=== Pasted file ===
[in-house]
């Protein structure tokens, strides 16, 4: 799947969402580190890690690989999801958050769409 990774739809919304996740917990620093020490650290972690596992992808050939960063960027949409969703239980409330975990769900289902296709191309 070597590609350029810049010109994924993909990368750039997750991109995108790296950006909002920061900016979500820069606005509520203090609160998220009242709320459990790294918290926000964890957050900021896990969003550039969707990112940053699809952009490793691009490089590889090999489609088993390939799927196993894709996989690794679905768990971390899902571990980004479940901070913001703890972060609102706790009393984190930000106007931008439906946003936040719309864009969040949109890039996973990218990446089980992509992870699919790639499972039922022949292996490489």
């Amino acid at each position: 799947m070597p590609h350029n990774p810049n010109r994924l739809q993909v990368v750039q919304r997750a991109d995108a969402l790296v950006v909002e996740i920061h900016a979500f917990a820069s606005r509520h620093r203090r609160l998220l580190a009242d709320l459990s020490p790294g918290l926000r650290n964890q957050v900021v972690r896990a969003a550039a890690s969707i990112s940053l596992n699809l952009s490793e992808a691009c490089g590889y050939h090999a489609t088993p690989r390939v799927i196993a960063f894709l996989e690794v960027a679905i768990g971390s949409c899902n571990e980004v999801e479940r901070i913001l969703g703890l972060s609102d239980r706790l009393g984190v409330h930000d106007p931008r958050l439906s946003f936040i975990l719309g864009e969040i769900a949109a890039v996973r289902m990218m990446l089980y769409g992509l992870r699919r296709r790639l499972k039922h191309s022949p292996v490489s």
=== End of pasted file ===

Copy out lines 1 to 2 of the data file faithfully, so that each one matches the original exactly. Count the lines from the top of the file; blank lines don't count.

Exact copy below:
[in-house]
């Protein structure tokens, strides 16, 4: 799947969402580190890690690989999801958050769409 990774739809919304996740917990620093020490650290972690596992992808050939960063960027949409969703239980409330975990769900289902296709191309 070597590609350029810049010109994924993909990368750039997750991109995108790296950006909002920061900016979500820069606005509520203090609160998220009242709320459990790294918290926000964890957050900021896990969003550039969707990112940053699809952009490793691009490089590889090999489609088993390939799927196993894709996989690794679905768990971390899902571990980004479940901070913001703890972060609102706790009393984190930000106007931008439906946003936040719309864009969040949109890039996973990218990446089980992509992870699919790639499972039922022949292996490489």